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The yearly, or thereabouts, kernel development report put out by the Linux Foundation has a couple of bits of interesting information.

One relates to the creation of a long-term support initiative to provide a stable base for embedded products.

The initiative was announced last year. Every year there will be one release of a kernel suited to embedded products; this will then be maintained for two years. It gives certainty to businesses and reduces their overall costs. It also provides a means of paying the developer who handles the maintenance.

In the Foundation's own words: "The project creates and maintains a long-term industry tree, which is expected to be stable in quality for the typical lifetime of a consumer electronics product, typically 2-3 years."

Companies like Samsung and Sony are supporters of the initiative for obvious reasons.

The report, which covers kernel releases from 2.26.32 to 3.2, has loads of other statistics that show how development progresses, its speed and how many people and companies are involved. I'll deal with these in detail separately.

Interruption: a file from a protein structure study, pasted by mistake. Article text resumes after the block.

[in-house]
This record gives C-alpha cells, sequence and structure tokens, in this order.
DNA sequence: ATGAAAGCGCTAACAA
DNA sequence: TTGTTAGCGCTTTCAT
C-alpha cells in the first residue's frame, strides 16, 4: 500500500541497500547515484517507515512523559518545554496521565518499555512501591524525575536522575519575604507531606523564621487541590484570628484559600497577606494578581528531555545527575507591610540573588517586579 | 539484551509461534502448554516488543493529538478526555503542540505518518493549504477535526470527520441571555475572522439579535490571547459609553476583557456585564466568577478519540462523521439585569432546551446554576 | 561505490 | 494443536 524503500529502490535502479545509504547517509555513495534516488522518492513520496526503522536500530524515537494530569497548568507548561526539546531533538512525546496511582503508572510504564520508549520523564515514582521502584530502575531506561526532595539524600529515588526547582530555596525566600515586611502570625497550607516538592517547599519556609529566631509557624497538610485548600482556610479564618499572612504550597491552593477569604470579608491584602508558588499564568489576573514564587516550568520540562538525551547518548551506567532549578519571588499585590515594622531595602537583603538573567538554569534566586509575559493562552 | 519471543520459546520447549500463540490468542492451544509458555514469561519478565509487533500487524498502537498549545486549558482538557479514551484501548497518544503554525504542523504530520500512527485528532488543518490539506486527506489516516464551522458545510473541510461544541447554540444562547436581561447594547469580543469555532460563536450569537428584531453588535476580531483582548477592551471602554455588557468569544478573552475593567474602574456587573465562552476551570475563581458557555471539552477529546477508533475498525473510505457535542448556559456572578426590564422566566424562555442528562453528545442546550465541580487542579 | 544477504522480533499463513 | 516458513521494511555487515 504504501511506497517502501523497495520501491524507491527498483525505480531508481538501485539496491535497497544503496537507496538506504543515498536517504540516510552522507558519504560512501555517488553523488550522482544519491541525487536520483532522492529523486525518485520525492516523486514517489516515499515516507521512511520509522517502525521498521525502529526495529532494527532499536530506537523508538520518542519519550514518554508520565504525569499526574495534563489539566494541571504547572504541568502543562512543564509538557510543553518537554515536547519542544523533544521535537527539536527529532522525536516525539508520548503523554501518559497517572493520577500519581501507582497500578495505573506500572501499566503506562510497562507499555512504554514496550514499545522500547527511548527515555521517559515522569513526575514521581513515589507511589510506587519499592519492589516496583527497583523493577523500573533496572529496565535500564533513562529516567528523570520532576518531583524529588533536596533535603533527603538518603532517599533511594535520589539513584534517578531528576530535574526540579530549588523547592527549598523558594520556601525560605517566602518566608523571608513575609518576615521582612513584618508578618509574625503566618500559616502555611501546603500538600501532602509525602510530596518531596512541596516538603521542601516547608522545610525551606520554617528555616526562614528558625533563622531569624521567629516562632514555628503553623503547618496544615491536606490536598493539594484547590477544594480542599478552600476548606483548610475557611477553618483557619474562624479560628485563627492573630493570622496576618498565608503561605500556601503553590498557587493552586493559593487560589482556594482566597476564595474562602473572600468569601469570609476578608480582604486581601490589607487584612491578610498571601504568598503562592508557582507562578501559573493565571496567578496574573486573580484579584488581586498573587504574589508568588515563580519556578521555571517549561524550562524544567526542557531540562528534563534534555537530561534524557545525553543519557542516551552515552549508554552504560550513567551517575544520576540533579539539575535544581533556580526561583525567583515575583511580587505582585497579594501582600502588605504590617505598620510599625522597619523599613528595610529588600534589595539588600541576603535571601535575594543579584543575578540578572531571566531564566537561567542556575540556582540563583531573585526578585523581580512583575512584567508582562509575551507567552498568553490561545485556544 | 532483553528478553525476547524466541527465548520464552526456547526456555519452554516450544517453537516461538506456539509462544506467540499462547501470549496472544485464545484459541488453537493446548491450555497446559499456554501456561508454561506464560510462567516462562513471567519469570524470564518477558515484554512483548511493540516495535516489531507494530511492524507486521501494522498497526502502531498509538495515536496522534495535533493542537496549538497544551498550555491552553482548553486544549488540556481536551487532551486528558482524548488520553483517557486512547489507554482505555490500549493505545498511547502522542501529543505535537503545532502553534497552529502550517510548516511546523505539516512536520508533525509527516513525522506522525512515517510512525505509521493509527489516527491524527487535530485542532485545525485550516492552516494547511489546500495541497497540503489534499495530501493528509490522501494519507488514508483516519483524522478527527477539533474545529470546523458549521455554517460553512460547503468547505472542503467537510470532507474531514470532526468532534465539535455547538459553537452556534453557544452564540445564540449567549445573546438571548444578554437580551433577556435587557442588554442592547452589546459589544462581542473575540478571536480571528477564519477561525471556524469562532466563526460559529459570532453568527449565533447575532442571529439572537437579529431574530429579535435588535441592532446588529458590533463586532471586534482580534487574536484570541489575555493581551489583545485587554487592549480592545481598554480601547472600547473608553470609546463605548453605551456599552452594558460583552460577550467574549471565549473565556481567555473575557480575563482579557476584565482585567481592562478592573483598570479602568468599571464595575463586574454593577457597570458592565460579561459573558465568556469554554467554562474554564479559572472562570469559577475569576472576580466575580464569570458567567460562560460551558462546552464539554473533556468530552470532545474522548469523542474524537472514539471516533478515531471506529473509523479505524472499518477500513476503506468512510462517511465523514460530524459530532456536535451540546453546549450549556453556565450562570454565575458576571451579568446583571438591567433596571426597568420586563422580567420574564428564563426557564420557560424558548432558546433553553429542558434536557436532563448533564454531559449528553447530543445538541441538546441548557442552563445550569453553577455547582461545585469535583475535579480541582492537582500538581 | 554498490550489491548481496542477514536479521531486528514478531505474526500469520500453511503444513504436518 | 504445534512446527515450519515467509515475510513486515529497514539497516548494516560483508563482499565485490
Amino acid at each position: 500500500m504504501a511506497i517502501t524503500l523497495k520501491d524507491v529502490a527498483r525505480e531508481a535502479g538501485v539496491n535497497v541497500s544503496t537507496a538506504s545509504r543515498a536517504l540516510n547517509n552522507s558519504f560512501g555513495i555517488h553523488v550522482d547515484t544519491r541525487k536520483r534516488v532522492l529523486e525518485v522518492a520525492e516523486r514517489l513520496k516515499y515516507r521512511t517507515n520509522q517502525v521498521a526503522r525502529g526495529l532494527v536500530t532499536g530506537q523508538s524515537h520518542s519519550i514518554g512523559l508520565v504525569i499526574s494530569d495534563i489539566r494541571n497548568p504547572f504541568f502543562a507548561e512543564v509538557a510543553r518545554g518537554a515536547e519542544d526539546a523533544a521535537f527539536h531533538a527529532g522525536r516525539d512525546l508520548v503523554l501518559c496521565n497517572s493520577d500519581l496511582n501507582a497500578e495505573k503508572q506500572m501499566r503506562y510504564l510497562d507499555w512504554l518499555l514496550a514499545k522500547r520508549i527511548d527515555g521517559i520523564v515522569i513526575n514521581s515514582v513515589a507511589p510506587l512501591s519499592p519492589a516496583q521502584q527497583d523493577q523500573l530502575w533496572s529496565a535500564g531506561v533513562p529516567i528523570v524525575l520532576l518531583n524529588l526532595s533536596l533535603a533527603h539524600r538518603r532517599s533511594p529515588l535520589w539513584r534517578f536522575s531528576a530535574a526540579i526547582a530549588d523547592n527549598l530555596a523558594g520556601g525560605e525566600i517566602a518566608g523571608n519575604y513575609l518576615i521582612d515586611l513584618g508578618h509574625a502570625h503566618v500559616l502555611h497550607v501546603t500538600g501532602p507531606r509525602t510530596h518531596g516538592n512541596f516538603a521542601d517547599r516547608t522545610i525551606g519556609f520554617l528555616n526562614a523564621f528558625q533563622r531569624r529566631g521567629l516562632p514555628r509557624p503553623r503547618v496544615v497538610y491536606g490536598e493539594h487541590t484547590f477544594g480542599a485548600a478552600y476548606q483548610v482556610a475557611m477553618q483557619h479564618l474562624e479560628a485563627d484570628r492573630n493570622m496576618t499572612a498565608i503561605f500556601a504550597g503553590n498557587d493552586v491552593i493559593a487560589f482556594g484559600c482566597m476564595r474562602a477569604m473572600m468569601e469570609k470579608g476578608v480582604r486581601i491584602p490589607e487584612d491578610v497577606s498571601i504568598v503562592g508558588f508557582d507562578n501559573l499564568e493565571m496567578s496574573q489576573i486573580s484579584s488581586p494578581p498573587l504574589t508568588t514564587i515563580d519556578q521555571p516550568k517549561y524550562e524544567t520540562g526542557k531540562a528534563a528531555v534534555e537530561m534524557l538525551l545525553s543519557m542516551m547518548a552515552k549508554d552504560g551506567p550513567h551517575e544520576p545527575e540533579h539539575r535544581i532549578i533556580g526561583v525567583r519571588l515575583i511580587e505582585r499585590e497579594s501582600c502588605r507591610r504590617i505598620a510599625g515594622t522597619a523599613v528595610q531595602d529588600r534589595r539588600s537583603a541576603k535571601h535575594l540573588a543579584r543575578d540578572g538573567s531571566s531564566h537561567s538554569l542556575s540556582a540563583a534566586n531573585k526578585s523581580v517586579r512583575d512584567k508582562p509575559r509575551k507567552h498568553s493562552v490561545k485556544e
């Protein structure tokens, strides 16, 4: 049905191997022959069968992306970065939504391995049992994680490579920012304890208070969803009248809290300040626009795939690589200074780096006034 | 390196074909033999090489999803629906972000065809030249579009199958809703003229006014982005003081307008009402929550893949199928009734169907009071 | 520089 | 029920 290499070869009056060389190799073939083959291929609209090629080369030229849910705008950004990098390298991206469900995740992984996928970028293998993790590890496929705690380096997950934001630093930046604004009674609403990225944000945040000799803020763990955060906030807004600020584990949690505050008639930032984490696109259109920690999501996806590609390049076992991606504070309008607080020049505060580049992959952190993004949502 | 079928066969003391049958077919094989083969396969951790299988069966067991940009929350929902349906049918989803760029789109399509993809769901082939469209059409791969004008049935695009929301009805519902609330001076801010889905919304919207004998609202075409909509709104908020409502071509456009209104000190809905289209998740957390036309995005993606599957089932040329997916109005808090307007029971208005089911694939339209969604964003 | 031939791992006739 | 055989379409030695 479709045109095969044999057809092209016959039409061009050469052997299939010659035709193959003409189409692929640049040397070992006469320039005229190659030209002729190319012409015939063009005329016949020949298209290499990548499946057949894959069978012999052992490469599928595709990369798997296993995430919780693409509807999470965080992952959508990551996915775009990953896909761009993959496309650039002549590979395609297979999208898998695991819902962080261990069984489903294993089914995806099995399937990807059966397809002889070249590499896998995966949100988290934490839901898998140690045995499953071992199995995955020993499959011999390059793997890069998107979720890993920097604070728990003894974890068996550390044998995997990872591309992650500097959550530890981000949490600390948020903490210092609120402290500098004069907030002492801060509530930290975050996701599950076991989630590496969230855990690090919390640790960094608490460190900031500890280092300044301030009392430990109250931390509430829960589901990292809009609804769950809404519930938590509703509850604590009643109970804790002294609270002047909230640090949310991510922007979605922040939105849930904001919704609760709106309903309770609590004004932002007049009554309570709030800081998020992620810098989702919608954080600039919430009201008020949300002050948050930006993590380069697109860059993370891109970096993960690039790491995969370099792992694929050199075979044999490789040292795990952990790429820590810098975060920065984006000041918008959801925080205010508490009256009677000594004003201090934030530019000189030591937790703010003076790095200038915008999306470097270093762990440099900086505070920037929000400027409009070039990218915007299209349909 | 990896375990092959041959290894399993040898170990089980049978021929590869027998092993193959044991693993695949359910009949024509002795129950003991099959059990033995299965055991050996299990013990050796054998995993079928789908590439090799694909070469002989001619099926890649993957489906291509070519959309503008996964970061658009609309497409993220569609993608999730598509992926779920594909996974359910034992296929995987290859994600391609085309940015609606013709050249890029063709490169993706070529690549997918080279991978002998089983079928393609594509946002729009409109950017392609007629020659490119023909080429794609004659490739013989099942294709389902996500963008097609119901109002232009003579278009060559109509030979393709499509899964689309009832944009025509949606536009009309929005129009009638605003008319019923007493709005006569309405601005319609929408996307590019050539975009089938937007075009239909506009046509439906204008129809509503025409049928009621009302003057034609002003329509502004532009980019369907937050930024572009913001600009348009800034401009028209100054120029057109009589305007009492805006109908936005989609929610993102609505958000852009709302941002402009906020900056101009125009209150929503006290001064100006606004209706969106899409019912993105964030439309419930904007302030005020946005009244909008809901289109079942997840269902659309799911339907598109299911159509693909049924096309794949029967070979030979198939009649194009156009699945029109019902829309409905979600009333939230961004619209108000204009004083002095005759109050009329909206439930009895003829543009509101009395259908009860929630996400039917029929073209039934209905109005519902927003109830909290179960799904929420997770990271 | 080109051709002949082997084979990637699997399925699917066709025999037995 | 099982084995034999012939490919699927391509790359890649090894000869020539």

An interesting statistic is that Microsoft is now among the top 20 corporate contributors to the kernel. But given the fact that it wants to play in the server and virtual spaces, Microsoft really has no option but to ensure that its products work well with Linux. The boot is now well and truly on the other foot in the server and embedded markets.

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Sam Varghese

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A professional journalist with decades of experience, Sam for nine years used DOS and then Windows, which led him to start experimenting with GNU/Linux in 1998. Since then he has written widely about the use of both free and open source software, and the people behind the code. His personal blog is titled Irregular Expression.

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